Soon Bill Clinton was on board, even pitching the idea to bemused Georgetown students in his elaborate defense of his administration’s economic policies. Former Rep. Dave Camp, then chair of the House Ways and Means Committee, included the idea in his comprehensive tax reform program, offering global corporations a tax rate of 8.5 percent to bring the money home (a rate the corporate lobby scorned as too high). This session, liberal California Sen. Barbara Boxer joined with libertarian Republican Sen. Rand Paul to offer the full flop: a 6.5 percent tax holiday.

In his budget, President Obama joins in the bidding. His plan demands a higher price. He would offer a one-time tax rate of 14 percent for overseas profits held abroad – whether “repatriated” or not – the money to help fund nearly $500 billion in infrastructure spending over six years. He’d make this part of “revenue neutral” corporate tax reform, that would lower the top rate to 28 percent, close loopholes and not ask corporations to contribute one dime to deficit reduction or vital investments. He’d levy a permanent tax of 19 percent on profits reported abroad (with a credit for any taxes paid to a foreign country).

The effect is perverse. As Bloomberg reported, “A 19 percent minimum tax on foreign earnings – without an extra layer of tax upon repatriation – could give companies an incentive to move profits overseas.”

Now 14 percent on all profits stashed abroad is better than 6.5 percent on those supposedly “repatriated.” And a 19 percent permanent tax is better than deferral. But in rolling out his budget, the president said he learned that it was better to tell Americans what he thought should be done, than to compromise pre-emptively. So why not simply end deferral and tax multinational profits at the same rate as those of domestic businesses? Why give companies an incentive to move production or report profits abroad?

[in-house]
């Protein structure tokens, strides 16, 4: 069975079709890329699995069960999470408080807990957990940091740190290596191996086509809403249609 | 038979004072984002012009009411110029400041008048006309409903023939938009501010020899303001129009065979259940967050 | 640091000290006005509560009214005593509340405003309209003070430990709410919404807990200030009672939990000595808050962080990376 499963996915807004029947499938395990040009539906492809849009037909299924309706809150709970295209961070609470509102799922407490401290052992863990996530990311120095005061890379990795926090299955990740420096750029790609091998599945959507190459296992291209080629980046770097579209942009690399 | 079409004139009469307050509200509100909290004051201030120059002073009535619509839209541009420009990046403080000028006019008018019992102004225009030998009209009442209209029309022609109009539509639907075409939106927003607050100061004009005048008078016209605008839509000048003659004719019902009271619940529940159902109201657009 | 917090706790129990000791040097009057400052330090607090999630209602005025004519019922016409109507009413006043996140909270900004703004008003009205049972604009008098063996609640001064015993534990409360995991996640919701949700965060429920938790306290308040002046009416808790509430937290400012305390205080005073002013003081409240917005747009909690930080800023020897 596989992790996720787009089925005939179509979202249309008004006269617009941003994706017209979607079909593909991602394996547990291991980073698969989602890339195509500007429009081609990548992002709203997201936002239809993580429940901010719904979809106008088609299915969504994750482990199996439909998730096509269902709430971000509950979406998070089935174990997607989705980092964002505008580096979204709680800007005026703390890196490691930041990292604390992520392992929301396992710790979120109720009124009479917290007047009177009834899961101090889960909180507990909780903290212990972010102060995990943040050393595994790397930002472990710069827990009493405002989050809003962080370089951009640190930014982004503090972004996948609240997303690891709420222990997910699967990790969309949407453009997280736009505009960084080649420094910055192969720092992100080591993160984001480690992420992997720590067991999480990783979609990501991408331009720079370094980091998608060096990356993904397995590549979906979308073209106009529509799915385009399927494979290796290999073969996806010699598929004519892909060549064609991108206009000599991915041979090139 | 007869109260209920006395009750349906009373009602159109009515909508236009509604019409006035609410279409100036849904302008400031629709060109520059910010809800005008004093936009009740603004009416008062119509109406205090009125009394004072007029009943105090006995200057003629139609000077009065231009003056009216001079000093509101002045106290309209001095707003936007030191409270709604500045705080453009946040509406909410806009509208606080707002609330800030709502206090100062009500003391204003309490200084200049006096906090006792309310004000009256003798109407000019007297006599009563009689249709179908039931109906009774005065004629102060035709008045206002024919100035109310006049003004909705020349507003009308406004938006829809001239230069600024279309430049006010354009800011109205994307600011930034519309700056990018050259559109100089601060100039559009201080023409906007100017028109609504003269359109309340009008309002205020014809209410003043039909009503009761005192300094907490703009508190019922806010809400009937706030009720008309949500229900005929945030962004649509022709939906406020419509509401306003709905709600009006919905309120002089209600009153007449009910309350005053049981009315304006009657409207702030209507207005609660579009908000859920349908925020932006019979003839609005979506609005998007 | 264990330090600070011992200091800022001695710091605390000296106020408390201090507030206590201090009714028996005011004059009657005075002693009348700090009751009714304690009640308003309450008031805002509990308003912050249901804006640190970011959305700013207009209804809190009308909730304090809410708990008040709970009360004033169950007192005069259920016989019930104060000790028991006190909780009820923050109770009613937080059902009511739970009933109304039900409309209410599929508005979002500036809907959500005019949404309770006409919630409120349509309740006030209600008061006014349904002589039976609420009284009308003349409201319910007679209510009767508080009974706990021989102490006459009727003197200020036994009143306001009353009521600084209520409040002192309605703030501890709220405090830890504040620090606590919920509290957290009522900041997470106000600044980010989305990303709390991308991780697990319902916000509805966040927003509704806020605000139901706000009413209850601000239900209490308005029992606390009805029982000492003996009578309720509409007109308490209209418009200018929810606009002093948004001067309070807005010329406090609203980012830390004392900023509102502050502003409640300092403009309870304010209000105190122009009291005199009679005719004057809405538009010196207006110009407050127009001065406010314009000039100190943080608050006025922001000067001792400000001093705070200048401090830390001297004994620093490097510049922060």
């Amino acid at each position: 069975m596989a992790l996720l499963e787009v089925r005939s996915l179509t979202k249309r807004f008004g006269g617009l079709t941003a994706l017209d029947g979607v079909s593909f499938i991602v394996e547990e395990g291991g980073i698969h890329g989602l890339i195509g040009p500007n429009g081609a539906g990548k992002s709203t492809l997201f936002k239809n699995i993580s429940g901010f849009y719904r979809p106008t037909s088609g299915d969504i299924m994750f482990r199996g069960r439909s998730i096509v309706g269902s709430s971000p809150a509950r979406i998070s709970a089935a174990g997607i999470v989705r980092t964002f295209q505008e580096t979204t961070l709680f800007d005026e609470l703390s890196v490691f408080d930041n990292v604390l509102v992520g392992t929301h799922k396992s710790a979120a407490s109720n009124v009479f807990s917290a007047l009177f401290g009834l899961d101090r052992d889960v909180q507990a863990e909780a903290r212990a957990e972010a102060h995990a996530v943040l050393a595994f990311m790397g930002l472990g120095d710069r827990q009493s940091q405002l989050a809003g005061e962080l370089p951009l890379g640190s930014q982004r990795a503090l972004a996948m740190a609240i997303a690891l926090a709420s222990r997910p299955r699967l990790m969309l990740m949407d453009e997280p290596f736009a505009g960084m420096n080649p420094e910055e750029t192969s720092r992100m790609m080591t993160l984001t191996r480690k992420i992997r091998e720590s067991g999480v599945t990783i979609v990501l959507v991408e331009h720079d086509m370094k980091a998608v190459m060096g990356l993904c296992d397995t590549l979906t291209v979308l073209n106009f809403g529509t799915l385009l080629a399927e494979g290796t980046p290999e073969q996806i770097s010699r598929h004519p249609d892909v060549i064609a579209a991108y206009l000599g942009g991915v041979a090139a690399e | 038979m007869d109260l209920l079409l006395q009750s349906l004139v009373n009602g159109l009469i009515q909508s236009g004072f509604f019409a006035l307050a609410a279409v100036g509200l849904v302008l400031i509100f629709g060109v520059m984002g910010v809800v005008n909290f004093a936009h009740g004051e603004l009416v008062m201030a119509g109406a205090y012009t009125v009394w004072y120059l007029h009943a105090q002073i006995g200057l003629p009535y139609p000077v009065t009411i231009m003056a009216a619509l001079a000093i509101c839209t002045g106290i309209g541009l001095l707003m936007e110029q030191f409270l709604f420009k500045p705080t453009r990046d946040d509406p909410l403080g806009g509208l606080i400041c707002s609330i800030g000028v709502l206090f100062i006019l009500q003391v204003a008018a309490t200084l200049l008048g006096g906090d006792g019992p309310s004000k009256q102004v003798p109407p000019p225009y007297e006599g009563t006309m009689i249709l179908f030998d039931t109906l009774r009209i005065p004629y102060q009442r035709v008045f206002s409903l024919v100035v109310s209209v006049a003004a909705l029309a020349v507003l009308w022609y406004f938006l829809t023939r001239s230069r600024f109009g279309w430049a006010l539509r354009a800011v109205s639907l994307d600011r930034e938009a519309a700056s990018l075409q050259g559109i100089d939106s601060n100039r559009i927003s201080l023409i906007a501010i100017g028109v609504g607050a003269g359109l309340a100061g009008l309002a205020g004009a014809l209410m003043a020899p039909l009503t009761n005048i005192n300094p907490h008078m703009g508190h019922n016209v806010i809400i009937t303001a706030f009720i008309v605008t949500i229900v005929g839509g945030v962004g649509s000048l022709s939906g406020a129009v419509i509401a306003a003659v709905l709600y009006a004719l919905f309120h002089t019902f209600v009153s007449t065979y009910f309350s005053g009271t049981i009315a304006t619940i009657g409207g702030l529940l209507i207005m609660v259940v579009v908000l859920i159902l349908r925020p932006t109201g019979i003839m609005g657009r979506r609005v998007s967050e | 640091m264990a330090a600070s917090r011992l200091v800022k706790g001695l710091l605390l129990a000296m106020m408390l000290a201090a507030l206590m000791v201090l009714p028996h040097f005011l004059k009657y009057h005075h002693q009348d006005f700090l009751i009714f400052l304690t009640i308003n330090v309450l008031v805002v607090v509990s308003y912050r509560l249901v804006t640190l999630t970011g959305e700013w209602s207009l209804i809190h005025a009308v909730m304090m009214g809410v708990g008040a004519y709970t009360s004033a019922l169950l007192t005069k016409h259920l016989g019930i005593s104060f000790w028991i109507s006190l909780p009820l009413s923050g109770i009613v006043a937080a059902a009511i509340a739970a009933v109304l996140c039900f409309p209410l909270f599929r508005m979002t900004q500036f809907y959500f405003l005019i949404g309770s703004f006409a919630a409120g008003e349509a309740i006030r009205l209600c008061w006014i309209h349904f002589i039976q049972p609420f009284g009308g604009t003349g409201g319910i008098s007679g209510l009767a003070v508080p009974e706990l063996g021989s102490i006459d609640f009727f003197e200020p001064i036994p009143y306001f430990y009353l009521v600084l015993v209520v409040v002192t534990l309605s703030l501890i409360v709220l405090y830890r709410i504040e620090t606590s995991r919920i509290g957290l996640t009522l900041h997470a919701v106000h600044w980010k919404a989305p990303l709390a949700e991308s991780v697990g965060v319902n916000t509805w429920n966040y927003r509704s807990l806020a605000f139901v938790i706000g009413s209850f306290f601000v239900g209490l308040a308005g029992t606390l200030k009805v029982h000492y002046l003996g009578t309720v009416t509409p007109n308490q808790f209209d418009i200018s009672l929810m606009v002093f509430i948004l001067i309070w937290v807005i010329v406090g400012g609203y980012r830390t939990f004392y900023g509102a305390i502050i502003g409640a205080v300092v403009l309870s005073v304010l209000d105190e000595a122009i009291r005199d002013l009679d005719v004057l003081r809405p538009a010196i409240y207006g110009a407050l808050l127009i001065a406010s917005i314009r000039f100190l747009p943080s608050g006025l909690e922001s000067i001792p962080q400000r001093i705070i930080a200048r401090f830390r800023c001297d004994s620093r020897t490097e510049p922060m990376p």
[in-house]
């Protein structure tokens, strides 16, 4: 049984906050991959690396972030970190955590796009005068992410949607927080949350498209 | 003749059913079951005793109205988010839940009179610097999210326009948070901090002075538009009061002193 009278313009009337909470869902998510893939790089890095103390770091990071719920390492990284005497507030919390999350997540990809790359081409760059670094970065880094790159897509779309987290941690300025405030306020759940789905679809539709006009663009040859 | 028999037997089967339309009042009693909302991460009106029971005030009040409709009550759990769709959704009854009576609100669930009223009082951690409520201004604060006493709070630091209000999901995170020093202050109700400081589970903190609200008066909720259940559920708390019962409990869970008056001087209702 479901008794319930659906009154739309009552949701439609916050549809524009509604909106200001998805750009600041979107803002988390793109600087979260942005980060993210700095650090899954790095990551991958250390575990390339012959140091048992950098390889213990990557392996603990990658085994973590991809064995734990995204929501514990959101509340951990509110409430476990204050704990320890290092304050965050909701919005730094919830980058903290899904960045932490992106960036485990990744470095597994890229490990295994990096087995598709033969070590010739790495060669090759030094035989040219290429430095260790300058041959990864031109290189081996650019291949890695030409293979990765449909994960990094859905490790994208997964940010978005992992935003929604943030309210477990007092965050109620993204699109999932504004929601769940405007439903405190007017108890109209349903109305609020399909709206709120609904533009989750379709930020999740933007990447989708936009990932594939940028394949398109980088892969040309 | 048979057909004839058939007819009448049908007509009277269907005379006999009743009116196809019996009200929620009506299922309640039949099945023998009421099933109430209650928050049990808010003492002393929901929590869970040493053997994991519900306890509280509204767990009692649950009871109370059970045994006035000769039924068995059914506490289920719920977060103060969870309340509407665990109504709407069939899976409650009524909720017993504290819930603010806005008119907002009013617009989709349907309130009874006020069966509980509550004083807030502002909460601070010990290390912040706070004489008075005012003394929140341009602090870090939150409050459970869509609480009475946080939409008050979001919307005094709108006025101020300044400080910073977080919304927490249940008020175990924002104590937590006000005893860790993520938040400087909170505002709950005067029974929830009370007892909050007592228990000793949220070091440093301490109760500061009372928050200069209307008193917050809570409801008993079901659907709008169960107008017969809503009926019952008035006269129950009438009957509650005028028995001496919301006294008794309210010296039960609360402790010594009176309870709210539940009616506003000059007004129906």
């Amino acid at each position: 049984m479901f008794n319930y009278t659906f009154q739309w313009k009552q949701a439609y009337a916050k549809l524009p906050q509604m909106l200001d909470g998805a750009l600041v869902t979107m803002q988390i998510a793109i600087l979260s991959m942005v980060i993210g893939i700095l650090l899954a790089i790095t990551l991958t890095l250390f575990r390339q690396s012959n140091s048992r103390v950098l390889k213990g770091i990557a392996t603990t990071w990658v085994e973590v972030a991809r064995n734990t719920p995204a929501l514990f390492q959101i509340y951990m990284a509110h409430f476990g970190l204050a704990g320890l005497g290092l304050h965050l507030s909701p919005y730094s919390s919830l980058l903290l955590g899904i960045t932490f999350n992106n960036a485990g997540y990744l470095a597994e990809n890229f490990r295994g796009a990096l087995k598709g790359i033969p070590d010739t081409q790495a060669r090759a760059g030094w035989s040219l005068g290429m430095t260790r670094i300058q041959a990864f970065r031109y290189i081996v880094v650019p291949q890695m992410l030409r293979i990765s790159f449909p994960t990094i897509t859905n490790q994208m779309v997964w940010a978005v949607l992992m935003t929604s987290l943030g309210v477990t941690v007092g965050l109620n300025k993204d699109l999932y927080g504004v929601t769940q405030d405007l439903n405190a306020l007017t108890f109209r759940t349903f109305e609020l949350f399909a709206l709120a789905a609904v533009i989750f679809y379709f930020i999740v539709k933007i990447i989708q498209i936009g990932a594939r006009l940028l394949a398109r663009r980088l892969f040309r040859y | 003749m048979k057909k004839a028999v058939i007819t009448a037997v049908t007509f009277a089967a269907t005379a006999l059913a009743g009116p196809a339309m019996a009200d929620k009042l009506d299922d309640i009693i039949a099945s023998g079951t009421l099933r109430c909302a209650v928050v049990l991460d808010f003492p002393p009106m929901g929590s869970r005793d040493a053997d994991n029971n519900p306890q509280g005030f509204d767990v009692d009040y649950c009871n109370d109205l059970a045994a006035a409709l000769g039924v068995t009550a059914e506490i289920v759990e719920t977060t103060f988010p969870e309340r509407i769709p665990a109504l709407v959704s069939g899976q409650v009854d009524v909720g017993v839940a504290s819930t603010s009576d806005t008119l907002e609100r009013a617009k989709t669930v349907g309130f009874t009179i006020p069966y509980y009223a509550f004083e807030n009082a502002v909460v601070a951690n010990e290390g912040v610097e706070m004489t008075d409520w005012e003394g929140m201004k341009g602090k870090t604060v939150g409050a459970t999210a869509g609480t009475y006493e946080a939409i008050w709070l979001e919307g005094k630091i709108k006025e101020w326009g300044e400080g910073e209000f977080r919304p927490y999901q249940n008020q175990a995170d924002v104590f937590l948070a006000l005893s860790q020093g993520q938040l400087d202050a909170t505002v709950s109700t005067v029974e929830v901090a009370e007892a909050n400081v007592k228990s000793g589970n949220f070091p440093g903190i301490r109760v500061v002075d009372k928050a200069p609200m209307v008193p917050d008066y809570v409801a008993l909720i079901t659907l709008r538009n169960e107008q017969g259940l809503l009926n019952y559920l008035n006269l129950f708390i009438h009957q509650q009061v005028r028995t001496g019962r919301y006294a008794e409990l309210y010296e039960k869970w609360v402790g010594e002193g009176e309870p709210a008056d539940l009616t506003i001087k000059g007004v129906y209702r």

The Bidding Has Only Just Begun

Worse, the president’s proposal is just the opening bid. Corporate lobbyists are salivating about the bidding war that is about to take place. The president has accepted the principle of a tax holiday to pay for badly needed infrastructure spending. Now the question is simply a matter of price.

There is a hoary, apocryphal, sexist story about Churchill that summarizes our situation. Churchill was said to be seated next to a fancy socialite at a grand dinner. Tired of her airs, Churchill supposedly asked:

“Madam, would you sleep with me for five million pounds?”

“My goodness, Mr. Churchill,” she responded, “Well, I suppose…we would have to discuss terms, of course.”

Churchill: “Would you sleep with me for five pounds?”

Socialite: “Mr. Churchill, what kind of woman do you take me for?”

Churchill: “Madam, we’ve already established that. Now we are haggling about the price.”

This is how the rules get rigged. We desperately need to rebuild America. The anti-tax lobby stops sensible tax hikes. The corporate lobby grabs the opportunity. Bipartisan support builds for another sting. And we wonder how the 1 percent has managed to capture virtually all of the country’s income growth, while the middle class continues to sink.